Referring to FIGS. 5-6, the first node of capacitor 20 generates pulses 106 (middle trace, FIG. 6) in response to pulses 100. While each pulse 100 is active, or at a high level in accordance with the polarities illustrated in FIGS. 5-6, capacitor 20 slowly accumulates a charge through resistor 102. The speed at which the charge accumulates varies in response to the capacitance of capacitor 20. Greater capacitance leads to a slower charging time and less capacitance leads to a faster charging time. When pulse 100 deactivates, most of this charge is quickly dumped through diode 104. Accordingly, pulse generator 98 in combination with resistor 102 form signal generator 60 (FIG. 4) for this second embodiment. Signal generator 60 couples to capacitor 20 to produce a signal that exhibits a parameter, such as charging time, which is responsive to the capacitance of capacitor 20.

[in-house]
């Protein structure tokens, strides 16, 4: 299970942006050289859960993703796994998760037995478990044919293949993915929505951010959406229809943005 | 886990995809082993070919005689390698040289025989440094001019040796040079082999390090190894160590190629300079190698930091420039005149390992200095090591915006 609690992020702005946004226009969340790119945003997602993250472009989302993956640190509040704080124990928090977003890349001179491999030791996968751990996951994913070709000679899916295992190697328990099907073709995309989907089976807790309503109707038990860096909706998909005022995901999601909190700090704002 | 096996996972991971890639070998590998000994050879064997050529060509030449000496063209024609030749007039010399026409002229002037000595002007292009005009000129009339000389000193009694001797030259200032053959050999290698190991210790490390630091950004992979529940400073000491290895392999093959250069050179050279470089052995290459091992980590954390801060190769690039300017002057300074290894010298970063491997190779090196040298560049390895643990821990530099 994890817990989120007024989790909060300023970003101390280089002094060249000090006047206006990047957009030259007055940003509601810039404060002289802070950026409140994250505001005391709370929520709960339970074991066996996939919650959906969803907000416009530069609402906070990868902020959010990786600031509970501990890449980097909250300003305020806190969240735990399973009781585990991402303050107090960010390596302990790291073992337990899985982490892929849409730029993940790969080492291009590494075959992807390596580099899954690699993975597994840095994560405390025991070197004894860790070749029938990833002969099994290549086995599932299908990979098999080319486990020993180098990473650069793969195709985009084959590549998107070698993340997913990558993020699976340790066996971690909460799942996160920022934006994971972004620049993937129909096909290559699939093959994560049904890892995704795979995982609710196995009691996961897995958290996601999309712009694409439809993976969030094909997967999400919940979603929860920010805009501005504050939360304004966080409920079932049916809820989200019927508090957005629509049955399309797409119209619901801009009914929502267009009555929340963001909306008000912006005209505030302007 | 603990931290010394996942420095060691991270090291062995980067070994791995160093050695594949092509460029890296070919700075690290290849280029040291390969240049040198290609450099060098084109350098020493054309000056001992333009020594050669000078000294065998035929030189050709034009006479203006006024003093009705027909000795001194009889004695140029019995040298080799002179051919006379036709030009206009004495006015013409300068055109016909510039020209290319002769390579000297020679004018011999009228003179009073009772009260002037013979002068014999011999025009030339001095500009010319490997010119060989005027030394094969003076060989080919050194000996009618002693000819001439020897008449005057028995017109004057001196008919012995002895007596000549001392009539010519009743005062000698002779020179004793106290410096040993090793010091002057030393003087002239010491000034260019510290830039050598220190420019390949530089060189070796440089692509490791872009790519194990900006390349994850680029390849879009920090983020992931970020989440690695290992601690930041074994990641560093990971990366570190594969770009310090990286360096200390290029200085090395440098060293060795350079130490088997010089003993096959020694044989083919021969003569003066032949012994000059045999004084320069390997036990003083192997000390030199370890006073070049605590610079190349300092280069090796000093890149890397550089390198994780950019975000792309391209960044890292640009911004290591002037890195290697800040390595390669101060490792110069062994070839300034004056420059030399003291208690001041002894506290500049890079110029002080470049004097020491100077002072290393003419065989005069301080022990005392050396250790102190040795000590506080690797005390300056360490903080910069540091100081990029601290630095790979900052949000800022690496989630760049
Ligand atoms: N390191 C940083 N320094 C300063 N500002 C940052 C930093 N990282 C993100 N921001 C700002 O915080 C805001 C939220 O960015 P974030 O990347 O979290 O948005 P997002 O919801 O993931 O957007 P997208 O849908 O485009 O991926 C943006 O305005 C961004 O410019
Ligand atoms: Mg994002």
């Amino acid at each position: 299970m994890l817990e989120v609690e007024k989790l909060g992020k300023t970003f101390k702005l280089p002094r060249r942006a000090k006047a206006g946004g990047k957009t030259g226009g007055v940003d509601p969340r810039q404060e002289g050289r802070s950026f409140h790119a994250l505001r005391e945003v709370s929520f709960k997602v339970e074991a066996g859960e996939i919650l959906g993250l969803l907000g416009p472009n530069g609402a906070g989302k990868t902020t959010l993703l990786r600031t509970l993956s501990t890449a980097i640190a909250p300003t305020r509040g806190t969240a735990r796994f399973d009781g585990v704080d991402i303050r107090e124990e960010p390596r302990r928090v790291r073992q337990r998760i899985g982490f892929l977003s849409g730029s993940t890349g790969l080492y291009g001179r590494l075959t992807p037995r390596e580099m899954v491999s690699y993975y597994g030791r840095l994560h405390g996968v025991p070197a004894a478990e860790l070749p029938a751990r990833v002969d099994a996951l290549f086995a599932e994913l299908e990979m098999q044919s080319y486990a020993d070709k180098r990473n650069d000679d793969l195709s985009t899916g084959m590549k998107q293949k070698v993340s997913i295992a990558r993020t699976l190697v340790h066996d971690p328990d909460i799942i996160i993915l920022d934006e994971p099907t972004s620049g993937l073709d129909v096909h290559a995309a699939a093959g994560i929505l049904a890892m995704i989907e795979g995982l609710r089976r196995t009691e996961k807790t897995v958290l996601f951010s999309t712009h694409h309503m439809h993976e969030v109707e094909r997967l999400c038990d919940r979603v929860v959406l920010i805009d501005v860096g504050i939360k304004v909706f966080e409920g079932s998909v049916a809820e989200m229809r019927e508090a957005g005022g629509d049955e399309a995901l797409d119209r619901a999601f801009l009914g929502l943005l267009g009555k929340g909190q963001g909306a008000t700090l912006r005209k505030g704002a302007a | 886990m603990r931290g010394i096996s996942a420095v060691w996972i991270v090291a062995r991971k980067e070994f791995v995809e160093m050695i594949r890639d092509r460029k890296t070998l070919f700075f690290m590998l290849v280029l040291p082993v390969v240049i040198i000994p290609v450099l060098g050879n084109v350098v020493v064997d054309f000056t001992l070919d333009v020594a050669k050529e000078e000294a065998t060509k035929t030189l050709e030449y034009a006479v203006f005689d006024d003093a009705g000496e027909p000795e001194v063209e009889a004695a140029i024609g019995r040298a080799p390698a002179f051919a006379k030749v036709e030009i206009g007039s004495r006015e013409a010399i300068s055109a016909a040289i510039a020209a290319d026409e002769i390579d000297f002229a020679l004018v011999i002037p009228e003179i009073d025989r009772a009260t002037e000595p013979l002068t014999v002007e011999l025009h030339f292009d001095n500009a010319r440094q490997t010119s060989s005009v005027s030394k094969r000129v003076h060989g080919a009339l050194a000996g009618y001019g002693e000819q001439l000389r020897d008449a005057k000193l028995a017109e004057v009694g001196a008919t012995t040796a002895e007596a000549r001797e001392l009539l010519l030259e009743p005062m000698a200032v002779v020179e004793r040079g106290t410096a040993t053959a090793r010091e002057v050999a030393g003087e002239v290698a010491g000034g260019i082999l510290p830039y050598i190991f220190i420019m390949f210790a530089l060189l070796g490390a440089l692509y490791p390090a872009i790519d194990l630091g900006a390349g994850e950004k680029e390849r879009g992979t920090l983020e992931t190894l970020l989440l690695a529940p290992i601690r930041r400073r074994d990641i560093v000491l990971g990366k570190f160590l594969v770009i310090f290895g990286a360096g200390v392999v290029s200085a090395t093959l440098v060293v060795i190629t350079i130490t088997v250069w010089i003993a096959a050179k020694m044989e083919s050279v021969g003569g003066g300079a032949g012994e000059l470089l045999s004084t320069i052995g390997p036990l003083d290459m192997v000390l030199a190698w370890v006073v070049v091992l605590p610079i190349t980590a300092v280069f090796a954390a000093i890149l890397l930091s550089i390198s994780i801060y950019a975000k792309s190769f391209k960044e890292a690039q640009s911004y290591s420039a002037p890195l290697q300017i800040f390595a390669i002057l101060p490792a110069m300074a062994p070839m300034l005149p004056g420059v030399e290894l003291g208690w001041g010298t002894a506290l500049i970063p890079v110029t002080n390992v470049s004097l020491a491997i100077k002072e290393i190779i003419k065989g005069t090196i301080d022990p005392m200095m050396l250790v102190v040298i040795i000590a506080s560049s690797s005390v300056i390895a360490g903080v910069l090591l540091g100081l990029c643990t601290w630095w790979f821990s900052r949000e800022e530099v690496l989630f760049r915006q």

The first node of capacitor 20 couples to an input of a threshold detector 108. Threshold detector 108 represents an inverting analog comparator or Schmitt trigger invertor circuit whose output switches states when its input voltage reaches a predetermined threshold level 110, depicted by a dotted line (middle trace, FIG. 6). Desirably, threshold level 110 is set so that an average capacitance exhibited by capacitor 20 causes a pulse 106 to charge to threshold level 110 at roughly the center of the duration for pulse 100. Thus, as the capacitance of capacitor 20 decreases, pulses 106 charge to threshold level 110 faster, and as the capacitance of capacitor 20 increases, pulses 106 charge to threshold level 110 more slowly.
The output of threshold detector 108 and the output of pulse generator 98 couple to inputs of an AND gate 112. An output of AND gate 112 couples to an enable input of a counter 114. The output of AND gate 112 produces a signal 116, shown in the bottom trace of FIG. 6. Signal 116 initially activates when a pulse 100 activates, and remains active until pulse 106 charges to threshold level 110. While signal 116 remains active, counter 114 is free to count. While signal 116 is inactive, counter 114 is prevented from counting.